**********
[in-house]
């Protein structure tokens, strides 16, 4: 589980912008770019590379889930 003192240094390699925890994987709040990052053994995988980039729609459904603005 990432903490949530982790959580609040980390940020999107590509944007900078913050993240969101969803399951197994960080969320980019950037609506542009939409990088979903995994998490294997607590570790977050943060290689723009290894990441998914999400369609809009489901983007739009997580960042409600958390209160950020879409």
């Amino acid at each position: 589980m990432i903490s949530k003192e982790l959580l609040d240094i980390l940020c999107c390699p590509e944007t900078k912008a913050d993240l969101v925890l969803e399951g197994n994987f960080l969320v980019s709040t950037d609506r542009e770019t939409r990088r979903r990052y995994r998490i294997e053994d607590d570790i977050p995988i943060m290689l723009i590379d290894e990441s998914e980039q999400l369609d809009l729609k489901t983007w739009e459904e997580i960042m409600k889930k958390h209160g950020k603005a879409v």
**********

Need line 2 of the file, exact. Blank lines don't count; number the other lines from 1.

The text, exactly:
């Protein structure tokens, strides 16, 4: 589980912008770019590379889930 003192240094390699925890994987709040990052053994995988980039729609459904603005 990432903490949530982790959580609040980390940020999107590509944007900078913050993240969101969803399951197994960080969320980019950037609506542009939409990088979903995994998490294997607590570790977050943060290689723009290894990441998914999400369609809009489901983007739009997580960042409600958390209160950020879409």